6.    Halloween is not a huge holiday here so you get strange looks riding the tram or walking down the street looking like this.  I found it helpful to wish everyone who looked at me strangely a “happy Halloween”.  It usually elicited a smile.

5.    No pumpkin spice lattes.  We may have to bring some back with us.  I have become fixated on it.

4.    You might be disappointed with your Snickers after getting used to Swiss chocolate.  I suspect this aspect of reintegration will be difficult.

3.    No pet costumes.  If I happen to see a St. Bernard (or any other dog) in costume, I promise to whip out my camera and post it for you.

2.    Here, pumpkins are for eating.  It is hard to find carving pumpkins here and there are definitely not any pumpkin patches.  For that matter, I haven’t heard of any cider mills either.  Great, now I’m starting to fixate on apple cider too.

1.    No “It’s The Great Pumpkin Charlie Brown” on TV.   Thank goodness our awesome family sent us the book.

Happy Halloween!  Eat, drink and be scary!

 

We’ve Got Mail!

We got mail!  Getting the mail, however, is an entirely different matter.  To get the mail, I have to go to the post office, present both our passports and our marriage license.  Yep, you read that correctly.  They will not give me anything without proof that we are married.

I expected something from the bank and squealed when I saw it was a care package.  The nice lady at the post office thought it was interesting and asked all about my nieces who sent it.  She laughed when I told her it contained Halloween candy (I read the customs declaration on the outside of the box).  It’s not a huge holiday here like it is in the US.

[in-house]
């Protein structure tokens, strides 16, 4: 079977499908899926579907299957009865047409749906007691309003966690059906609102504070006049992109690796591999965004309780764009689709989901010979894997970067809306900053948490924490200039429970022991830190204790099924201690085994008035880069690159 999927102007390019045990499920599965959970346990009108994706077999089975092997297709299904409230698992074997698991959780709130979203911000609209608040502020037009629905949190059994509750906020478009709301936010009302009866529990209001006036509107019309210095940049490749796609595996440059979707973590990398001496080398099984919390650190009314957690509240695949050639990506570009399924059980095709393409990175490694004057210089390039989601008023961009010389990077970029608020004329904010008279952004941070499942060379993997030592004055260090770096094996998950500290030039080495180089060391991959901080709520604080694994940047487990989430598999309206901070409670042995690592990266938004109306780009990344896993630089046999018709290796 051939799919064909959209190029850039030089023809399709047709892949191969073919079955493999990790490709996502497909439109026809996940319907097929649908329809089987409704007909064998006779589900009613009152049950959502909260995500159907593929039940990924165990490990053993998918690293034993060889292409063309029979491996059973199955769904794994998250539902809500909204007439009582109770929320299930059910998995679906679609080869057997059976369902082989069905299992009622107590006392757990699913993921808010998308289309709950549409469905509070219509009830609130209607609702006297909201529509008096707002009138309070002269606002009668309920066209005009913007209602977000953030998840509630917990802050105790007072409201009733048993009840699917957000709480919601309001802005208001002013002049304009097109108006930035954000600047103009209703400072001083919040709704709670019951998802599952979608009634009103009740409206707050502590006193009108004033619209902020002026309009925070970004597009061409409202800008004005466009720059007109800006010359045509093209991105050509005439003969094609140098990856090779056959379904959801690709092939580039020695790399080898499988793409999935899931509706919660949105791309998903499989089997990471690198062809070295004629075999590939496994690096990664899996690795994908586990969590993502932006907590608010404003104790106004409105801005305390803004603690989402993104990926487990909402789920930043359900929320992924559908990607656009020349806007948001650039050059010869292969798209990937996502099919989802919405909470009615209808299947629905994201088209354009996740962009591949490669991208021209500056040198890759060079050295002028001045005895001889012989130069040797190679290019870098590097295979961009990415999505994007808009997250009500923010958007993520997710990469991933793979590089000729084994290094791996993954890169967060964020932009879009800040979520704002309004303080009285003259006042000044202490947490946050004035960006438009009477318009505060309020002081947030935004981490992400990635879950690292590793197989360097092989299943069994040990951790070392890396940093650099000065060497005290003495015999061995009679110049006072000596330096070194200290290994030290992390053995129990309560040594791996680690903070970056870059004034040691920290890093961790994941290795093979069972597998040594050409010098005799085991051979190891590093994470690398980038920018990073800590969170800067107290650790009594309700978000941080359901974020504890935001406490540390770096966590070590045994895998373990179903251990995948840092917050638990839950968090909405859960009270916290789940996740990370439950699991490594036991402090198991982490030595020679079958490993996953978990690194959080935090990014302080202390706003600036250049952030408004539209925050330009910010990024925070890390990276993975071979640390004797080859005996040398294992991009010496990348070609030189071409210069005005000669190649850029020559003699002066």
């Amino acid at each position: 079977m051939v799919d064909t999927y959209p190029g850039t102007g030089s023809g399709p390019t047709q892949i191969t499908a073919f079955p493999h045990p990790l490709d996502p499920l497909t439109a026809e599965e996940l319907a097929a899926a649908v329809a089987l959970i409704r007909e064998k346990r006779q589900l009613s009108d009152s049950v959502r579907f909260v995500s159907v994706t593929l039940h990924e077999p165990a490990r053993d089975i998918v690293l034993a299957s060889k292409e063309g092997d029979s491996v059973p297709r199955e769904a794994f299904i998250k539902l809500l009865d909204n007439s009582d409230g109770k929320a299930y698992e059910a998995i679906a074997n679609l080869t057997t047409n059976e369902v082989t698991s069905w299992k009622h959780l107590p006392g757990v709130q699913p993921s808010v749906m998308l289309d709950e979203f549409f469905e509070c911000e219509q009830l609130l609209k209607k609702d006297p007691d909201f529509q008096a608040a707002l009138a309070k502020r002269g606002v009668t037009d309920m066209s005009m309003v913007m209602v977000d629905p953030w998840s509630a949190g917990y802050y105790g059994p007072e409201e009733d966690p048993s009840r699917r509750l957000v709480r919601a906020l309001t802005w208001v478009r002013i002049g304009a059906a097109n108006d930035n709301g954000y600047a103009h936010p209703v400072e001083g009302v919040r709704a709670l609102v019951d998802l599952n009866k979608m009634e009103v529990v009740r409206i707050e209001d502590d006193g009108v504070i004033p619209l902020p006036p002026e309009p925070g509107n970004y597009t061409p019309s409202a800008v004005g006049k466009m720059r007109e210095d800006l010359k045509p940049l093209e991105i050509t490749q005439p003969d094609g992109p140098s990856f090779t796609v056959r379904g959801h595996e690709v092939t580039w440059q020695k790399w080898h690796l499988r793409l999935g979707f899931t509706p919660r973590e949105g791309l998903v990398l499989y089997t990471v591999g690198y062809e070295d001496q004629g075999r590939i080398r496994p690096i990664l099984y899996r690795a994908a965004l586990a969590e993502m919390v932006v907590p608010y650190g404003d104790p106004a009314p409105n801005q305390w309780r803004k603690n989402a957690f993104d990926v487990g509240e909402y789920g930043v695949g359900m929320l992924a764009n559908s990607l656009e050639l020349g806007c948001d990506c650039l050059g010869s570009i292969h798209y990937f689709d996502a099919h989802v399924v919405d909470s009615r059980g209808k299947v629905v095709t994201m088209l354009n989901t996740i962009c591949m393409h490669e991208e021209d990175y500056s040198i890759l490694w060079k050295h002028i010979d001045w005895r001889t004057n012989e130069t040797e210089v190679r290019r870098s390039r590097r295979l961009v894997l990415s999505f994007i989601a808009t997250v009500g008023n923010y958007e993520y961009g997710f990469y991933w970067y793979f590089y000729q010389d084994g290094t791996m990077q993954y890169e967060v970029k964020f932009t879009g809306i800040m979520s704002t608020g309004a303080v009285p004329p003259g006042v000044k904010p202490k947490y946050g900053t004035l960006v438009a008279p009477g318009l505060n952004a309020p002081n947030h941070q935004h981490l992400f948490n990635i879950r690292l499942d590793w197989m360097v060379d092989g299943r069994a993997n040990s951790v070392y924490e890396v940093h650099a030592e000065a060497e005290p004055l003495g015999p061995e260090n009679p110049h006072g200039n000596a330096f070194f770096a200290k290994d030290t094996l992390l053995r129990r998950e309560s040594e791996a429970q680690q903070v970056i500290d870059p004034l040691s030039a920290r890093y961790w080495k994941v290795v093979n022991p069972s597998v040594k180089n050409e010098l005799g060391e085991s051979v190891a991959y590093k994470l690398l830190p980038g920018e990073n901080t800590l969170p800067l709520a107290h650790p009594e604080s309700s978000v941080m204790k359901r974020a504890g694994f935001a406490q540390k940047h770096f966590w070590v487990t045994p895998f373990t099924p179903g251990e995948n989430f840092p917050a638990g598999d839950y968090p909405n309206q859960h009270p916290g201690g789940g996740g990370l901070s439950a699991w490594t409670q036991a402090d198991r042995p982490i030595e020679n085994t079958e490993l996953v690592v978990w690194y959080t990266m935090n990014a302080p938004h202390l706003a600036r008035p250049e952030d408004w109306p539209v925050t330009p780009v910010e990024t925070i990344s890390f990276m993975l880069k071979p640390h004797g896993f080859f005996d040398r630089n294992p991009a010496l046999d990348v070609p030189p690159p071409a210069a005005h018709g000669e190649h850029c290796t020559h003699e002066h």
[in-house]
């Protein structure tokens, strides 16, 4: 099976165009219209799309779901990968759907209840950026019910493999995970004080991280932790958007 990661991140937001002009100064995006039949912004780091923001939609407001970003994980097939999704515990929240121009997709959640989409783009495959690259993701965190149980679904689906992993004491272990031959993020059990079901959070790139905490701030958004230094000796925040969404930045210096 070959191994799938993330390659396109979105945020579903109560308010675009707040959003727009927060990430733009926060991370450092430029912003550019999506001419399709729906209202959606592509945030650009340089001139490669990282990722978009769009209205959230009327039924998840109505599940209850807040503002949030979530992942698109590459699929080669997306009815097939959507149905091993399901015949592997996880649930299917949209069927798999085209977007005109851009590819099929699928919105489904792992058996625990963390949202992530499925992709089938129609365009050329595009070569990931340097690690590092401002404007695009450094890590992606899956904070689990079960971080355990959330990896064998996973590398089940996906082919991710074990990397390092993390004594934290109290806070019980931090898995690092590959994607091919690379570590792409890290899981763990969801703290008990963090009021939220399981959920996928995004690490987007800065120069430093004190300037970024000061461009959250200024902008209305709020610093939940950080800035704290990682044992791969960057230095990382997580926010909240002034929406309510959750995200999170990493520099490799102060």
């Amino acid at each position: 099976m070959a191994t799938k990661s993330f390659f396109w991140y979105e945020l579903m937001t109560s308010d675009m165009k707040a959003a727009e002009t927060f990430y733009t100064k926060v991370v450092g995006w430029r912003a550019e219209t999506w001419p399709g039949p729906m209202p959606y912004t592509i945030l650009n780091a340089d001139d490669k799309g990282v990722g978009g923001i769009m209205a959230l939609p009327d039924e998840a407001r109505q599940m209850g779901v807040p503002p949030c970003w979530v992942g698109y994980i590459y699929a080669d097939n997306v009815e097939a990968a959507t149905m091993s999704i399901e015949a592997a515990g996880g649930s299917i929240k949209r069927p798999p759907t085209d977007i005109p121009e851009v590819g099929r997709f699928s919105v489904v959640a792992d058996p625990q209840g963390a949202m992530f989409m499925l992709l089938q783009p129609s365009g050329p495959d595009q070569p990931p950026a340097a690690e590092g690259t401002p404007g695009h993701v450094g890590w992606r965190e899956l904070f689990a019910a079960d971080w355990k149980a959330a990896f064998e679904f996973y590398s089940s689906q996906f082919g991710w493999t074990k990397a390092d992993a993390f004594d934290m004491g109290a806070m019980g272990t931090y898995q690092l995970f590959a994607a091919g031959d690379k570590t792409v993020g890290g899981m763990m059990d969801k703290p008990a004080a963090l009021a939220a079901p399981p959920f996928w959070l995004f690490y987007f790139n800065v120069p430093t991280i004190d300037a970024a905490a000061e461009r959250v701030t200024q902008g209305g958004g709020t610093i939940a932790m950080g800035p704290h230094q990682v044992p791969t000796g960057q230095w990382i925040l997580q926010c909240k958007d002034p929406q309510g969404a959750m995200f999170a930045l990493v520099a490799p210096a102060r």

WARNING!!!! If you are thinking about sending us a care package, perhaps you should consider emailing photos. I am sure the sender got a rude awakening when they saw the price at the post office (FedEx is even more expensive).
We used the cooler that evening!  This stuff rocks!

The box contained Halloween candy, Detroit Lions gear, some great books (the sender always has a good read on hand), halloween decorations and the best part pictures from our nieces (which went immediately on the fridge).

The pictures are already up on our fridge

Thank you!!!!!

I told you she had good taste in books!

 

The After

Please come visit

Sorry I didn’t post yesterday, it was a very busy day. I had my German lesson and went to Swisscom to get a phone (I waited so long that I got to watch a good part of the All Blacks-Tonga Rugby World Cup match). In the afternoon, I frantically tried to get ready because we had a housewarming party for last night. Pretty much, we invited everyone we know in Geneva outside of his work and everyone in our building. I hadn’t done enough preparation for a houseful of people so I was running around like a chicken with my head cut off.

Here are some pre-party pics of our place (otherwise known as “the after”):

We’e not vampires, but if we could make it any darker in here we would.
Want to visit us?  You will sleep here.
Another pic of your new room
Alcove in the entry – I swear I stored most of my books back in the states.
Note the fruit bowl from an earlier post (to prevent exploding bananas) 
Living Room
We can pull off the back cushions and sleep more people (it becomes a twin)
Dining room – 
Like our Swiss flag napkins?
Prepared for rain with an umbrella stand by the door
We call this our locker room (additional shoes not shown)
Bathroom
#2 gets its own room
Kitchen
My nemisis, the stove, tried to foil my baking chocolate chip cookies, but did not succeed. 
Our map board so we can find our way around